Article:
Property Trends

Remaining ahead of shifting trends will be key to successful property investments

The global economy is in an uncertain and unpredictable state, currently characterised by rising interest rates, energy supply constraints, climate change and volatile geopolitics. In South Africa, long-promised structural reforms are not being implemented as quickly as required, Eskom has warned of ongoing load shedding and the South African Reserve Bank (Sarb) is expected to continue its interest rate hiking cycle in a bid to tame inflation. Business confidence levels have remained low in the fourth quarter of 2022, according to the latest Absa Manufacturing Survey.
Waldo Marcus, head of marketing at TPN Credit Bureau
Waldo Marcus, head of marketing at TPN Credit Bureau

All is not doom and gloom, however, with some economic indicators showing a positive uptick. Statistics SA’s GDP data for the third quarter indicates that the economy is rallying, up 1.6% after a contraction of 0.7% in the second quarter.

The S&P Global SA Purchasing Managers’ Index (PMI) is back above the neutral mark, having increased from 49.5 in October to 50.6 in November 2022. The PMI provides a snapshot of operating conditions in the private sector. Business confidence in the fourth quarter is also up, according to the latest FNB/BER civil confidence index.

A retrospective view

The state of the economy tends to have a direct impact on the property sector. In the first quarter of 2022 the residential rental vacancy rate declined as consumer confidence improved and the TPN Market Strength Index returned to positive territory after an almost three-year period in negative territory. However, poor business confidence continued to weigh on the commercial property sector which saw a marginal increase in the number of commercial tenants in good standing with their landlords. The retail sectors were the driving forces holding back the recovery in tenant payment behaviour post pandemic, but latest trading data supports an improvement in the retail sector’s rental payment performance.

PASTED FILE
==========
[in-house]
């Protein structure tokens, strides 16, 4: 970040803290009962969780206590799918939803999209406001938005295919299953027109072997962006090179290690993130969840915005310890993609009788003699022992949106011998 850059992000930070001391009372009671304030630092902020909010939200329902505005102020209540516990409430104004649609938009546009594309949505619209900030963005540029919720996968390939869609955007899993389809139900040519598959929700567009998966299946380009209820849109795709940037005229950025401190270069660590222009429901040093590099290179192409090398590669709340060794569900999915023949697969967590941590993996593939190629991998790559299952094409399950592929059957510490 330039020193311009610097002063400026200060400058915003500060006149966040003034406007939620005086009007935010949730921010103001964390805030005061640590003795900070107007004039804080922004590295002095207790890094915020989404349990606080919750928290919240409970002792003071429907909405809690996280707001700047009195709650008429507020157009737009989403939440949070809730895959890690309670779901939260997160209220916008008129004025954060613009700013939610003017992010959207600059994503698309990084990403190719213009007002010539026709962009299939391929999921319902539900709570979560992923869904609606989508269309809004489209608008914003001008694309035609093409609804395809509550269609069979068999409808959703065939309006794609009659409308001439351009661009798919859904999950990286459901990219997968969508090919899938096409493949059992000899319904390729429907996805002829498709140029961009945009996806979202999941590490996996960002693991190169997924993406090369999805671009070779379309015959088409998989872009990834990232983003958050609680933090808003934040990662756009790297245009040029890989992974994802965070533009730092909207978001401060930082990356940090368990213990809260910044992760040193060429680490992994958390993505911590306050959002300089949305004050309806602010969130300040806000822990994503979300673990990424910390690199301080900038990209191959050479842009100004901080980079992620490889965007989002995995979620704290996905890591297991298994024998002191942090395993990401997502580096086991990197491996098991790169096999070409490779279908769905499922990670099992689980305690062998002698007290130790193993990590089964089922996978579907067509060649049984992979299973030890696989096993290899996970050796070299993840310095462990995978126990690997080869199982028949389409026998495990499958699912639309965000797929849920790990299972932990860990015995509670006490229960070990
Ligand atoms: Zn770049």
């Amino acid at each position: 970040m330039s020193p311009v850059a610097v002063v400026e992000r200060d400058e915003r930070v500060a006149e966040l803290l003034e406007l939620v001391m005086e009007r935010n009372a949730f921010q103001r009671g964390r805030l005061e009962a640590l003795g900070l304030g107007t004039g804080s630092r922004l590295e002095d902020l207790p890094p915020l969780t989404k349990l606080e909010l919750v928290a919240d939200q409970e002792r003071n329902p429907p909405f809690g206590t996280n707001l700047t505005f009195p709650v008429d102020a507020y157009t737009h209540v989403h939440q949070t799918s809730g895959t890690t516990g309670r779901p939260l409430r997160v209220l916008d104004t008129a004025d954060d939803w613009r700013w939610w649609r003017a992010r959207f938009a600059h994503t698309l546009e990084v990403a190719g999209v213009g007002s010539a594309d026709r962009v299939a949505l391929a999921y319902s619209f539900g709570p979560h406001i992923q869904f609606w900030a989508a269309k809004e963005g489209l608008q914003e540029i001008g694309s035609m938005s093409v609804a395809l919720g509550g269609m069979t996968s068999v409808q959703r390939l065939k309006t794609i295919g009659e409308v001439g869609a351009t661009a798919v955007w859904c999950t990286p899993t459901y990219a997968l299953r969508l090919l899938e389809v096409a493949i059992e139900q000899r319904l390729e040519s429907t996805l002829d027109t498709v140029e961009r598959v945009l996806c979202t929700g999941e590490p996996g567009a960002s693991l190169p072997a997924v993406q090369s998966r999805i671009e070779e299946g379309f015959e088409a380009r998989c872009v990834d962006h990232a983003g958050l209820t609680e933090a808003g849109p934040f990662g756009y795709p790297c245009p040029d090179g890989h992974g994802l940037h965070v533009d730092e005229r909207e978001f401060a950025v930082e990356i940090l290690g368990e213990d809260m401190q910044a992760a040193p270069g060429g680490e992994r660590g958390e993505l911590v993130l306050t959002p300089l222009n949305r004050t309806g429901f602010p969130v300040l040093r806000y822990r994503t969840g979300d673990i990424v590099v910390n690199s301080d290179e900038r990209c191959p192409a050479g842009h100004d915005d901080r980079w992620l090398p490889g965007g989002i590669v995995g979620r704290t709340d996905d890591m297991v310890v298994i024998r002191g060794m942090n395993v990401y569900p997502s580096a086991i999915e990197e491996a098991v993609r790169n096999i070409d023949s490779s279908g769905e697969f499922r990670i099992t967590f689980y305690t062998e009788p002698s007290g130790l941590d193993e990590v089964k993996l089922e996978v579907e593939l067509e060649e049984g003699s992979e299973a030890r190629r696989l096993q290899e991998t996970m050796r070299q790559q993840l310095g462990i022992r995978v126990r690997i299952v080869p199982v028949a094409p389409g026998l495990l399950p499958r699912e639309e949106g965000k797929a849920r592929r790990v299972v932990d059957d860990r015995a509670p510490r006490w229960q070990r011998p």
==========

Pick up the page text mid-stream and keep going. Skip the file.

The residential rental market continued to be resilient in the second and third quarters of 2022, despite an interest rate hike rally, higher fuel prices and persistent load shedding. While interest rate hikes have traditionally been good news for the residential rental market, new trends have emerged including life-balance mobility, semigration and the need for work-from-home space driving improved demand for rental stock.

In the commercial property category, demand for industrial and logistics properties outstrips supply and is very much directed to well serviced and secure hubs, designed to optimise property performance.

Recent climate change related events have influenced how property markets are being consumed. Correlations can be seen in escalating costs to build, daily operations, relocations and demand for properties with sustainable utility features.

Looking ahead to 2023